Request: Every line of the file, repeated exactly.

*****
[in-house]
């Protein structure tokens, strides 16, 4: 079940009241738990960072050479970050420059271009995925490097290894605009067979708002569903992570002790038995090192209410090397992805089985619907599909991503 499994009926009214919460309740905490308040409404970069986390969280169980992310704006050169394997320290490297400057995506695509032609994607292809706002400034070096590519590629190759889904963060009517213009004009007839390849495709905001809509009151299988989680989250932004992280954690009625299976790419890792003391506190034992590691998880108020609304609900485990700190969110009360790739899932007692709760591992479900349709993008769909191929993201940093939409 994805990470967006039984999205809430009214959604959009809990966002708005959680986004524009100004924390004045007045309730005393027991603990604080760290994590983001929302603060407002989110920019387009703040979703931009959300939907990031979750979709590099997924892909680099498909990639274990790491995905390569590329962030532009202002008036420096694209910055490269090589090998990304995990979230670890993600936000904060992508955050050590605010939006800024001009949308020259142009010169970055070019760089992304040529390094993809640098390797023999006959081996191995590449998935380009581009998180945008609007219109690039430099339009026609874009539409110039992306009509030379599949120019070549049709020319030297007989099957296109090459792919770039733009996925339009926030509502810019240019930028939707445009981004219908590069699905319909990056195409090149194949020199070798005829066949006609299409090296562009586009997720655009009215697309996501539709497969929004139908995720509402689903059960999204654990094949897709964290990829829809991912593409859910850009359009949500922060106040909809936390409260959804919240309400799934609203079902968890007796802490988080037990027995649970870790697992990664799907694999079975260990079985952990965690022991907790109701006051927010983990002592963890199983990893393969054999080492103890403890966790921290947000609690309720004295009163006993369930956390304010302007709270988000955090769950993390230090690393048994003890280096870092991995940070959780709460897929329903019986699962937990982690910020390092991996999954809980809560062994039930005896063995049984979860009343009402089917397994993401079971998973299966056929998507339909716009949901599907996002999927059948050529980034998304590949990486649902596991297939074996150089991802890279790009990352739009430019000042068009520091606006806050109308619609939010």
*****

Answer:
[in-house]
């Protein structure tokens, strides 16, 4: 079940009241738990960072050479970050420059271009995925490097290894605009067979708002569903992570002790038995090192209410090397992805089985619907599909991503 499994009926009214919460309740905490308040409404970069986390969280169980992310704006050169394997320290490297400057995506695509032609994607292809706002400034070096590519590629190759889904963060009517213009004009007839390849495709905001809509009151299988989680989250932004992280954690009625299976790419890792003391506190034992590691998880108020609304609900485990700190969110009360790739899932007692709760591992479900349709993008769909191929993201940093939409 994805990470967006039984999205809430009214959604959009809990966002708005959680986004524009100004924390004045007045309730005393027991603990604080760290994590983001929302603060407002989110920019387009703040979703931009959300939907990031979750979709590099997924892909680099498909990639274990790491995905390569590329962030532009202002008036420096694209910055490269090589090998990304995990979230670890993600936000904060992508955050050590605010939006800024001009949308020259142009010169970055070019760089992304040529390094993809640098390797023999006959081996191995590449998935380009581009998180945008609007219109690039430099339009026609874009539409110039992306009509030379599949120019070549049709020319030297007989099957296109090459792919770039733009996925339009926030509502810019240019930028939707445009981004219908590069699905319909990056195409090149194949020199070798005829066949006609299409090296562009586009997720655009009215697309996501539709497969929004139908995720509402689903059960999204654990094949897709964290990829829809991912593409859910850009359009949500922060106040909809936390409260959804919240309400799934609203079902968890007796802490988080037990027995649970870790697992990664799907694999079975260990079985952990965690022991907790109701006051927010983990002592963890199983990893393969054999080492103890403890966790921290947000609690309720004295009163006993369930956390304010302007709270988000955090769950993390230090690393048994003890280096870092991995940070959780709460897929329903019986699962937990982690910020390092991996999954809980809560062994039930005896063995049984979860009343009402089917397994993401079971998973299966056929998507339909716009949901599907996002999927059948050529980034998304590949990486649902596991297939074996150089991802890279790009990352739009430019000042068009520091606006806050109308619609939010």